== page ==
I've recently come across the following two definitions of 浮く in two different stories:

  • Being cheerful, happy (in context the character was happy about spending time with friend and telling her それでちょっと浮かれてるのかもね?)
  • Feeling out of place, unsteady (in context the character was feeling bad about being ostracized by others and his friend was asking what was going on because 見るから浮いてるもん)

What's the origin of these two seemingly opposite meanings?

  • 1
    Should that be 見るからに浮いてる?
    – aguijonazo
    May 26 at 22:54
  • 浮かれる denotes blissful, exhilarated, or elated, while (周りから)浮く means a state of standing out from the pack or being out of place with a negative connotation. These two terms look alike, but you should consider them separately as native Japanese speakers do.
    – user48754
    May 27 at 1:55
  • @aguijonazo The character omitted the に possibly because she was using fairly casual speech?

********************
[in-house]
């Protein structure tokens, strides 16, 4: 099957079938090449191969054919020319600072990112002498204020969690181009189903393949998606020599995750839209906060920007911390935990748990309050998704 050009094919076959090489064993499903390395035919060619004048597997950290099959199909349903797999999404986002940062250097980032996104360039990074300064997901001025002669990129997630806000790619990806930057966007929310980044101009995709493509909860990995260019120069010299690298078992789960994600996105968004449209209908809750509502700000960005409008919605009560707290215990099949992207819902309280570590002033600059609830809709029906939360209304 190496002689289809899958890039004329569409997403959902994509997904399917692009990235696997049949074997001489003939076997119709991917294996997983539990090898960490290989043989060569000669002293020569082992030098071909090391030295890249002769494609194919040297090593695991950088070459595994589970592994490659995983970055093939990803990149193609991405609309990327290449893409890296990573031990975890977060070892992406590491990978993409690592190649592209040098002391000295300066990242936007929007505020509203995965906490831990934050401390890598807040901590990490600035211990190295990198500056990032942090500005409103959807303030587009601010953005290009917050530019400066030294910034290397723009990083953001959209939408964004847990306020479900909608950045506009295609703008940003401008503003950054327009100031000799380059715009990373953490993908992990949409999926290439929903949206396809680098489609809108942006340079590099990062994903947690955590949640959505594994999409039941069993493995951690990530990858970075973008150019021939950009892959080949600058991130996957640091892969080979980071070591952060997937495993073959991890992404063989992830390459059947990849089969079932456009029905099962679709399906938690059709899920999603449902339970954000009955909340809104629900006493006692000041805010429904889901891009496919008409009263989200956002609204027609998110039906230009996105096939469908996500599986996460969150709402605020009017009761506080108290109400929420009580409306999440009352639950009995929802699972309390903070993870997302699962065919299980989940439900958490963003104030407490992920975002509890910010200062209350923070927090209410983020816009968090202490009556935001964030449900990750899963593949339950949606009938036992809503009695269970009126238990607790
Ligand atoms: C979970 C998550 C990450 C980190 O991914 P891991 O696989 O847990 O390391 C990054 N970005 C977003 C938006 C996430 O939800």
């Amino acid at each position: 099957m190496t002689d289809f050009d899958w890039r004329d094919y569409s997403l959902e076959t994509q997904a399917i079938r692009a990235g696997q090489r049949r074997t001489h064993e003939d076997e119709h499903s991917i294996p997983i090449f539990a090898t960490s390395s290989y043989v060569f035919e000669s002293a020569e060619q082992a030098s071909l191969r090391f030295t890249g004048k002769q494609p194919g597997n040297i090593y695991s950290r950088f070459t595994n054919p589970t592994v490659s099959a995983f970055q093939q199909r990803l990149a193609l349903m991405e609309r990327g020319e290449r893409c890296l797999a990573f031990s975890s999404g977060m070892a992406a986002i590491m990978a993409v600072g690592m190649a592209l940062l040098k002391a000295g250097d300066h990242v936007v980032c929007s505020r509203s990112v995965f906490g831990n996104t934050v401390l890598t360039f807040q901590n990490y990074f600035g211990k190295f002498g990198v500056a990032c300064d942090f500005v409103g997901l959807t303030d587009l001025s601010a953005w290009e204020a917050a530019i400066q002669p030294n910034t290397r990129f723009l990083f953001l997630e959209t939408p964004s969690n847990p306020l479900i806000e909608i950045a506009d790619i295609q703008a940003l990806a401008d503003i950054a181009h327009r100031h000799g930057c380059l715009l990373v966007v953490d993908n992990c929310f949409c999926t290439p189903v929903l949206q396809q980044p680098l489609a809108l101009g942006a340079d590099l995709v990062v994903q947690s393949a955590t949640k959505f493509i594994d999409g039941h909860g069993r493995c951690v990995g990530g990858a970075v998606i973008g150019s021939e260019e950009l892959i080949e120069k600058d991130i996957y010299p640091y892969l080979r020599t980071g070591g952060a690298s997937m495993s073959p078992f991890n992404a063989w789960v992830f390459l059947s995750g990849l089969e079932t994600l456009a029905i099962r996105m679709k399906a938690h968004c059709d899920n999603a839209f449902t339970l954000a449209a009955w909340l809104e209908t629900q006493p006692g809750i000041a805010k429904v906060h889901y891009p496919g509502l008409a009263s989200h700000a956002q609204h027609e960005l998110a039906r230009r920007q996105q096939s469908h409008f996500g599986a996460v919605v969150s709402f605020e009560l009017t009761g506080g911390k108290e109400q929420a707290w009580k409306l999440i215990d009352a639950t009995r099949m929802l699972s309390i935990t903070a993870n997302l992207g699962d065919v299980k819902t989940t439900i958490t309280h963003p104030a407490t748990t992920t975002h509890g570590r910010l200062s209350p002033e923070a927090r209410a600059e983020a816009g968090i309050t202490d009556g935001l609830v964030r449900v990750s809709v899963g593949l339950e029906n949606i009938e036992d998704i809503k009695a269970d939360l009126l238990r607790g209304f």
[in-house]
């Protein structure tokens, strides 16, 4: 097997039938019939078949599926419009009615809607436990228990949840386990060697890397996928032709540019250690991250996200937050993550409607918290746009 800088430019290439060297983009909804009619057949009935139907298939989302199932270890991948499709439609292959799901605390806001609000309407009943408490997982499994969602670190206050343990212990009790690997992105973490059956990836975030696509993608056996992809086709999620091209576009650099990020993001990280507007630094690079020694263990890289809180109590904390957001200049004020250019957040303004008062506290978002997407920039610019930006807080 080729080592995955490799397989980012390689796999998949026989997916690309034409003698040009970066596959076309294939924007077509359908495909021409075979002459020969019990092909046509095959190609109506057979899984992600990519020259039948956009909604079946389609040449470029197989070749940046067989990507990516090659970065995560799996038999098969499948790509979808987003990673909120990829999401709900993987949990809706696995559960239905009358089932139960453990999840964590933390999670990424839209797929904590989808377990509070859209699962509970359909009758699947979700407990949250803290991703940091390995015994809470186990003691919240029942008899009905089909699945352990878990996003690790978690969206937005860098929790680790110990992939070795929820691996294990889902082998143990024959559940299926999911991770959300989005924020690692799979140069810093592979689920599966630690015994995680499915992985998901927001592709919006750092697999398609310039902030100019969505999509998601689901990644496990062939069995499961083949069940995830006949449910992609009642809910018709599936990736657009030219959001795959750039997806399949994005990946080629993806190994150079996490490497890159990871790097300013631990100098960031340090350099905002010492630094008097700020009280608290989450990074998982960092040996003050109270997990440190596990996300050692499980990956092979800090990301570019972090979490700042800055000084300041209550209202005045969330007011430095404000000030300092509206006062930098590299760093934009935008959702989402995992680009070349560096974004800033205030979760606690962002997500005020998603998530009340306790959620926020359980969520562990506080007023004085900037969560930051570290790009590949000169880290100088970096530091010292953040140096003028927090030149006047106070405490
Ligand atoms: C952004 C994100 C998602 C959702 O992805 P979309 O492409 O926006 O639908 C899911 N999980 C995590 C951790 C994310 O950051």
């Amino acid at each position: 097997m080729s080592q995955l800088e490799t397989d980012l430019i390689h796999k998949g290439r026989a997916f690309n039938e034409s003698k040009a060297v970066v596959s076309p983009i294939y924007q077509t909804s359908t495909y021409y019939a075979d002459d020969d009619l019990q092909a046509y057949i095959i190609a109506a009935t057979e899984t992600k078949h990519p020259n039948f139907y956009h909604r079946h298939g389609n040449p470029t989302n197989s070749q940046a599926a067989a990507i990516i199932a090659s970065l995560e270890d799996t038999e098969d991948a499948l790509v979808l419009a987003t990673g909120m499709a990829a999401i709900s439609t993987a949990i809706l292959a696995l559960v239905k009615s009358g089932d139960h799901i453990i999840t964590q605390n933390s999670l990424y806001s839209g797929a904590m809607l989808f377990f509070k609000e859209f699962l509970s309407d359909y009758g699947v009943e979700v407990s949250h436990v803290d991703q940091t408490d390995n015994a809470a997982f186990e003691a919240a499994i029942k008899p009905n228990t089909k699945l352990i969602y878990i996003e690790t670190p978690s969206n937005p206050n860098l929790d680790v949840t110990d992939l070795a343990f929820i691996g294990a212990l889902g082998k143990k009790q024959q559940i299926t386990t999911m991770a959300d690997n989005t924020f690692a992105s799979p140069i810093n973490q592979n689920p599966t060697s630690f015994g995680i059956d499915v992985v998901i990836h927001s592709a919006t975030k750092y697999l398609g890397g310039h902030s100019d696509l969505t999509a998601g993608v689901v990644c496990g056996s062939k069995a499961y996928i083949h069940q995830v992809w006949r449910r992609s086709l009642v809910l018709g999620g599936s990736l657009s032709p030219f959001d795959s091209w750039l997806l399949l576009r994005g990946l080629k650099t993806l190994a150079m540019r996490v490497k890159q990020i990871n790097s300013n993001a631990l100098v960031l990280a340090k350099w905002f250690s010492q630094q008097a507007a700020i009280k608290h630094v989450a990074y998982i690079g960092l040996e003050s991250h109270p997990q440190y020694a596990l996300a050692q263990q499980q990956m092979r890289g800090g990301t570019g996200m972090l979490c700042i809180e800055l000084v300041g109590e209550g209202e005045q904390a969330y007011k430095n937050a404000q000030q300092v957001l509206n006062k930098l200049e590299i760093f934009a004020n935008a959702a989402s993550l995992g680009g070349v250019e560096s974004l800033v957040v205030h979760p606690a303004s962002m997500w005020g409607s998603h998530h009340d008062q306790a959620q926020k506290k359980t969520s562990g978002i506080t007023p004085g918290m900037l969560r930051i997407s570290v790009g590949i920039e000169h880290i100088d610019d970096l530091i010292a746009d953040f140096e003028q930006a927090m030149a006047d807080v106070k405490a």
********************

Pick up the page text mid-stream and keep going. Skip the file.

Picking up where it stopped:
– F.X.
    May 27 at 19:16
  • That seems to be the case. I guess it is pronounced as 見るから【LHHH】.
    – aguijonazo
    May 28 at 0:53

Your two examples use two different words -- 浮【う】かれる and 浮【う】く. Derivationally, they're cognate, but these aren't the same term. See the Kotobank page (in Japanese), for instance.

In terms of meaning, it might help to consider 浮【う】く as "to float; to remain unsettled" and 浮【う】かれる as "to be buoyed up [especially regarding mood]".

  • Thanks, that helps a bit, I thought they were two forms of the same verb. I'll spend some time with the dictionary entry too!
    – F.X.
    May 27 at 19:21
  • 1
    @F.X., glad it was helpful! It's worth noting that 浮かれる does derive from 浮く and was probably originally just a conjugated form. But 浮かれる appears to have gained specific senses that are not just the logical outcome of [BASE VERB] + [CONJUGATION], hence its treatment as a separate word unto itself. May 27 at 20:56

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